Advertisement as an economic factor also plays its part in influencing media operations. This is mainly because it is responsible for the medias income. This implies that since media depends on advertisements for income, especially newspapers who get 80% of their revenue from advertising, are bound to avoid publishing issues that are not favourable to advertisers. For instance, because OK stores advertise in the Daily News, Daily News cannot afford to upset OK by publishing harmful articles that are likely to paralyse the reputation of the organisation concerned. Thus, advertising poses as an important factor.
Social values, like societal beliefs and values, also shape media operations. There is a need to respect the culture of the public of that area where a media organisation is operating from or where it sells its media products. For instance, in a Muslim community, a media organisation is not expected to entertain Christian news, because its either they will not buy the product or might protest for the closure of such an organisation because it does not uphold their beliefs which vary from society to society affect media operations, in particular, it’s content.
Demography is also an important social factor that determines or affect media operations. In this regard, a media organisation needs to take into account the age range of the audience. For instances, whether the audiences are teenagers or adults or even small children. This is important because it is apparent that each group does not enjoy reading another age group staff. Like little children do not concentrate on adult news but focus their attention on cartoons, toys and dolls. So, this should be taken into consideration by media organisation like television and media.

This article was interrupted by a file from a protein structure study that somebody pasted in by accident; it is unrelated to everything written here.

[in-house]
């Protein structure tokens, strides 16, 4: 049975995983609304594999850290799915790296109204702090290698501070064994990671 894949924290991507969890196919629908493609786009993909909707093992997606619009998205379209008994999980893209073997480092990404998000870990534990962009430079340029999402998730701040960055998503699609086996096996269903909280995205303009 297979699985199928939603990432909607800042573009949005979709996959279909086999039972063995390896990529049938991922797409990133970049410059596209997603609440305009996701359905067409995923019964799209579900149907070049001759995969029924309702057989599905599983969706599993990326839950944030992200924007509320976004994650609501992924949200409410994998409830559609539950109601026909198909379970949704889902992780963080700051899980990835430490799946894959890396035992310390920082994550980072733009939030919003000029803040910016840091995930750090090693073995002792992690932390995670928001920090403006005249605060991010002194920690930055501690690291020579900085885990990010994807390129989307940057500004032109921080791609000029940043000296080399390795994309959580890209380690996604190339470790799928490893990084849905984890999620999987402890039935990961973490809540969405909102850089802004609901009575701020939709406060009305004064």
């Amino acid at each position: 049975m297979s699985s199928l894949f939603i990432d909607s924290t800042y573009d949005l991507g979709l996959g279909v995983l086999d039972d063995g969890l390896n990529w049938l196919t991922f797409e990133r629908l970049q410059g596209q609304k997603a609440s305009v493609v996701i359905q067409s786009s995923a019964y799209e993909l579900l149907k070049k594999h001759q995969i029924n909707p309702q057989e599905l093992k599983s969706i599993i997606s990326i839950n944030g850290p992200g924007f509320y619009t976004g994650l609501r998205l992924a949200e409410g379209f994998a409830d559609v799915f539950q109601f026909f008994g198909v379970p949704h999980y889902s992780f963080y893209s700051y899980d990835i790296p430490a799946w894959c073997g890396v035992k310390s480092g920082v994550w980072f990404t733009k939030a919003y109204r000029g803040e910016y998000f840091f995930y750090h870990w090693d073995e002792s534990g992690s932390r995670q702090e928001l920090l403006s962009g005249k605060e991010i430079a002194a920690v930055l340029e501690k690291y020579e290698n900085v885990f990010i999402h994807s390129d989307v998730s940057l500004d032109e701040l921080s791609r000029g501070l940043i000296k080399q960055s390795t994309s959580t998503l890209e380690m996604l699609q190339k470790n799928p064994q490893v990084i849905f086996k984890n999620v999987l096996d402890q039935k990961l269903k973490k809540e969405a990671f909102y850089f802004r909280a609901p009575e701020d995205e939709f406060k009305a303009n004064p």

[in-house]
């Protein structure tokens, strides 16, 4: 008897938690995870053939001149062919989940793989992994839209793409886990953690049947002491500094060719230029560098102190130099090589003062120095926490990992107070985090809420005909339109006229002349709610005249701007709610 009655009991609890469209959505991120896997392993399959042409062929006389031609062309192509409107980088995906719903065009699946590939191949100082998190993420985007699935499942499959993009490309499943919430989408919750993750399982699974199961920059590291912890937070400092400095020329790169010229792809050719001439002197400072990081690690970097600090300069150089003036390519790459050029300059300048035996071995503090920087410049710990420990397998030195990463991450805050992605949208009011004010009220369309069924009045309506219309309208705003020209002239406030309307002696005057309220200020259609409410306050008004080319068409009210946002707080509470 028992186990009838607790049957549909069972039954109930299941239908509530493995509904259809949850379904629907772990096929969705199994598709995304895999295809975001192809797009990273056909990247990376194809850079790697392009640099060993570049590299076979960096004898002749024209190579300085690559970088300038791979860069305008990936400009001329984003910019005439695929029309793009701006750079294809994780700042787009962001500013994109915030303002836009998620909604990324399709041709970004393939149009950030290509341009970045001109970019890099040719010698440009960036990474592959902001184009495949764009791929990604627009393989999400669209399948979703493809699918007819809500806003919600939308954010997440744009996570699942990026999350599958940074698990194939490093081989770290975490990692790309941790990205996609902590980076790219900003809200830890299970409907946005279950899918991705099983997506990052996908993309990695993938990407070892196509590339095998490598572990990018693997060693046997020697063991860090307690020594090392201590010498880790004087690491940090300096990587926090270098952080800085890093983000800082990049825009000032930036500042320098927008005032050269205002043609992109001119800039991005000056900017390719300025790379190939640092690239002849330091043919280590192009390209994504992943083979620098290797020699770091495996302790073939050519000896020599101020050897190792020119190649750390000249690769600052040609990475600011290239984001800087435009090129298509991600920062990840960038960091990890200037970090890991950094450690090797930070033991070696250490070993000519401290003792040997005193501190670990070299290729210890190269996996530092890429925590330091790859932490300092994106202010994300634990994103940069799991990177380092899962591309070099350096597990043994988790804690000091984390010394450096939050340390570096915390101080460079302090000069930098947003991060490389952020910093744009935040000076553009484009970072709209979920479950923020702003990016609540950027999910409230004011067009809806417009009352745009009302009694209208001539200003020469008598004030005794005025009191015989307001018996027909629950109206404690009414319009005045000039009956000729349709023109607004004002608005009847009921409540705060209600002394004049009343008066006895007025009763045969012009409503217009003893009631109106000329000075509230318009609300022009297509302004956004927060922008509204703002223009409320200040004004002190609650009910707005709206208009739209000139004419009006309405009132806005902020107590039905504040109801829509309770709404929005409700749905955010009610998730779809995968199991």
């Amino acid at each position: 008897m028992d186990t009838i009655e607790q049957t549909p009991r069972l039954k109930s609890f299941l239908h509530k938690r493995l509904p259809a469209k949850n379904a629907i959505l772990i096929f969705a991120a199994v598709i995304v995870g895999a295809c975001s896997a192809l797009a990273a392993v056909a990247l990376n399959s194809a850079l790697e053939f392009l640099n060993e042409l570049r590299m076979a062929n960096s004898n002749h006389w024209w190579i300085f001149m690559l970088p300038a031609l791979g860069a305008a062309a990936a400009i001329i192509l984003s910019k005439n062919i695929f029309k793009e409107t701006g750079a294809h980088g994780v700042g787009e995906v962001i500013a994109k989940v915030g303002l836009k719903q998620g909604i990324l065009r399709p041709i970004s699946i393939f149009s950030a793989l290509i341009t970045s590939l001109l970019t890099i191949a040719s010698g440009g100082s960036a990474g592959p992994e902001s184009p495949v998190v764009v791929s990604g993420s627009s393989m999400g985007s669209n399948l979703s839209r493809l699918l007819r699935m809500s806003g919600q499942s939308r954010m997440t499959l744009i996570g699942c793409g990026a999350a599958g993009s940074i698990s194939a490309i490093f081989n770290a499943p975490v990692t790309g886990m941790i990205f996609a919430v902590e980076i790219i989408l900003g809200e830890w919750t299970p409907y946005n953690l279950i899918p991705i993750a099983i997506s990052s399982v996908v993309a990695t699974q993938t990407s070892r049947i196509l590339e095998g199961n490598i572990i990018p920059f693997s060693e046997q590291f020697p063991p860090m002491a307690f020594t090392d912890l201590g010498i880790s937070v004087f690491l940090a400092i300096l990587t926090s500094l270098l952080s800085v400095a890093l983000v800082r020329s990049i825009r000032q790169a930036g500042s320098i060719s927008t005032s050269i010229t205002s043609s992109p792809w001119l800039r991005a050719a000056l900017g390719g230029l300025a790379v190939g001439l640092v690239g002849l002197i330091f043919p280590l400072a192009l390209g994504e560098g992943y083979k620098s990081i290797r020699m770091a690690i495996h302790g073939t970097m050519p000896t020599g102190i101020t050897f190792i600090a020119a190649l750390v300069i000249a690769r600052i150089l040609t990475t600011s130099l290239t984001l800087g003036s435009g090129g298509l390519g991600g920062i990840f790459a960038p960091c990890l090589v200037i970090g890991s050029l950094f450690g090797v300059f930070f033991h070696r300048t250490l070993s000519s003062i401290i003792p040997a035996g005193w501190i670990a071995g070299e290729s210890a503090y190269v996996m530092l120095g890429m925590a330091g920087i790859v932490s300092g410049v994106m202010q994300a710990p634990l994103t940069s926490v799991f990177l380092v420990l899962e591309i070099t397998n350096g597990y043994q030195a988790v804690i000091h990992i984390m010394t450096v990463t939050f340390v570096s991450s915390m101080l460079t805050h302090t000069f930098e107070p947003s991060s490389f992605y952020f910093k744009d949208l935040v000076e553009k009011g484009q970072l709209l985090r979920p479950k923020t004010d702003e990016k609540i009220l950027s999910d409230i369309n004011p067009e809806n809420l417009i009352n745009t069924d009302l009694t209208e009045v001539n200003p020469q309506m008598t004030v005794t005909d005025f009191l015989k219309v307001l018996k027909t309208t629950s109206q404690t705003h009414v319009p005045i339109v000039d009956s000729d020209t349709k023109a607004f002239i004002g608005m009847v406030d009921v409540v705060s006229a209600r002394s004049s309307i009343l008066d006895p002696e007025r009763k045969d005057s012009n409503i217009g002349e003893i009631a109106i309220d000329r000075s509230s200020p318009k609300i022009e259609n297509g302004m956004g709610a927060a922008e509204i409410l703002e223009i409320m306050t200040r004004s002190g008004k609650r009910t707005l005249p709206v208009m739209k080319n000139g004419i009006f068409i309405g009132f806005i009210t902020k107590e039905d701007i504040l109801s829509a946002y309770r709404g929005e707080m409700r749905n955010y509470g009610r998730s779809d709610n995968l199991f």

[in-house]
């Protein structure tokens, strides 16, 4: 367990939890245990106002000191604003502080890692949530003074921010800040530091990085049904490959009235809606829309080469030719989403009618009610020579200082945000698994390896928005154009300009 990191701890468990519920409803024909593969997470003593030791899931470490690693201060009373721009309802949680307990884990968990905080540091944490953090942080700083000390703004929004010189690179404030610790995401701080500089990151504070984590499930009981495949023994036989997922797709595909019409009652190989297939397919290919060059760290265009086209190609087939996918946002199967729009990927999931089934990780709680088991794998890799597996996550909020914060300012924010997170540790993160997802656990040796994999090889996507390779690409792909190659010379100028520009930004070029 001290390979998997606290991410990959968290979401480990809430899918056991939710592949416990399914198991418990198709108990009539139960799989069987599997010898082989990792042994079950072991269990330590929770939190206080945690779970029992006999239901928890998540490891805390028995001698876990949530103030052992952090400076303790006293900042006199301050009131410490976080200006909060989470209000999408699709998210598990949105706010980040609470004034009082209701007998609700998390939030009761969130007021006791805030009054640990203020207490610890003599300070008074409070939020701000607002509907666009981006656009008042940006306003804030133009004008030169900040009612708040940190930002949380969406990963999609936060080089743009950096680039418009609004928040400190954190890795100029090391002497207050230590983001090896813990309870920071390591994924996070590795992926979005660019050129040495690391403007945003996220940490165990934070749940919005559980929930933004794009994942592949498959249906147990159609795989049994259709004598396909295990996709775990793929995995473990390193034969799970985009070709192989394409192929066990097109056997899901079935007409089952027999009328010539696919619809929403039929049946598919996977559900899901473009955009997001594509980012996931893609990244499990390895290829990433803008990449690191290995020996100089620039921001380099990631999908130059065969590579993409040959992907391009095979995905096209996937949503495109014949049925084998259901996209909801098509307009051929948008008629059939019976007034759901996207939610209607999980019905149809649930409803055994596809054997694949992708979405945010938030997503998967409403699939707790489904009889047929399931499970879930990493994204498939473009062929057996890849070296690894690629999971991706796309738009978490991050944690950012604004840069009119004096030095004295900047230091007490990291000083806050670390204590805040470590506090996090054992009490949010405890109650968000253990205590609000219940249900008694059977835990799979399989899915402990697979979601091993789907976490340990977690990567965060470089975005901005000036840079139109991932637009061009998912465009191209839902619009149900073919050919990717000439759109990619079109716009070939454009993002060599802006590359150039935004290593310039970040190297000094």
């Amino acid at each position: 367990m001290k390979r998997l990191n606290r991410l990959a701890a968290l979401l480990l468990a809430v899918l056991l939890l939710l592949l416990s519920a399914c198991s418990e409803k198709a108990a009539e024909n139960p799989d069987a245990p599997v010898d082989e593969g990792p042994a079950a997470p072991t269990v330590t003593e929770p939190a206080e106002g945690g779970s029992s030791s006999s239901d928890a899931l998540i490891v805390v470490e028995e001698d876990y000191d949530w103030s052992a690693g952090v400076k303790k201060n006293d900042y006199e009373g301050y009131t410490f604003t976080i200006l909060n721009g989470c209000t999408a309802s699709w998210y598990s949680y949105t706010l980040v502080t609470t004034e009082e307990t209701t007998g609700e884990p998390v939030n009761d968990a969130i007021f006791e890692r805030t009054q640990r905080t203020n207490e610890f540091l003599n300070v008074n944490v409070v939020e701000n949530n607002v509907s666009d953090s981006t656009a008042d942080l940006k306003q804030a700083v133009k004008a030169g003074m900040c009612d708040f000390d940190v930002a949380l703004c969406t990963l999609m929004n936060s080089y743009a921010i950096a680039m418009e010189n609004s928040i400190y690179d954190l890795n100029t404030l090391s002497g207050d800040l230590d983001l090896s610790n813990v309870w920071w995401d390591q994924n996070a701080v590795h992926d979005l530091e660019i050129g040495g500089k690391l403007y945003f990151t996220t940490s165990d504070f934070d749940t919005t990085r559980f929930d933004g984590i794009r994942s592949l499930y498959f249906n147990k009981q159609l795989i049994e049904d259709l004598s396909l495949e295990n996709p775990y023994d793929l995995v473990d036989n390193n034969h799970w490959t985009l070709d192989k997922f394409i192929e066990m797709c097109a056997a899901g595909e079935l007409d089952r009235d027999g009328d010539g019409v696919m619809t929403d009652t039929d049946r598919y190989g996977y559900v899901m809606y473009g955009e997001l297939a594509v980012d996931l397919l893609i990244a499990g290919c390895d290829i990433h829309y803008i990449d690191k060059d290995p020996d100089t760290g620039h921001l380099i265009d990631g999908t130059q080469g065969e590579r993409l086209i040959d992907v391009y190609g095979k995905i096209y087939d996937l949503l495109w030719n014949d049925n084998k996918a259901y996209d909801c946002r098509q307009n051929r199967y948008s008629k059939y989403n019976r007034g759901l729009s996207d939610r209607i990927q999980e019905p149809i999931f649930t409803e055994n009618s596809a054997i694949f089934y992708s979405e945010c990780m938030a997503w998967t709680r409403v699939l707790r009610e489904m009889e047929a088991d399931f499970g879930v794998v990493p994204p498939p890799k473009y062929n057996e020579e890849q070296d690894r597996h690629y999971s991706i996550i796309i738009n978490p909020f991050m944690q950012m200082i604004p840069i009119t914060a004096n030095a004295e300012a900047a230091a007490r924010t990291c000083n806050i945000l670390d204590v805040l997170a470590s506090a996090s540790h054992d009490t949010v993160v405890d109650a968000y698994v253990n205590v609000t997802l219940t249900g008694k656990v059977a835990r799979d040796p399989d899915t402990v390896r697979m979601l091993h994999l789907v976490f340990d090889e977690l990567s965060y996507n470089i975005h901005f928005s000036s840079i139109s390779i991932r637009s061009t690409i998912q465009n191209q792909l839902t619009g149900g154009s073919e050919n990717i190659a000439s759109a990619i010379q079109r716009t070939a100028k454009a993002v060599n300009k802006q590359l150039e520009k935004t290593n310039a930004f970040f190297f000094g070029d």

Media organisations should also make it a point to improve the quality of media products. This is important because it determines the quality of readership and view ship and in turn determines the size of a medias market. This is so because audiences usually prefer high-quality newspapers or television programmes. So, this is also important since it affects media operations.
From the above, my view is that national politics, economics and social circumstances play a crucial role in shaping the media environment even in democratic countries. Even Peterson and Schrum (1993) supported this when they said “the press always takes on the form and colouration of the social and political structures within which it operates. These include regulations and laws, cultural and social values and economic realities and pressures discussed above.
Note: I wrote this essay in grad school as part on my course work towards a BA Honors Degree in English and Media Studies (2013).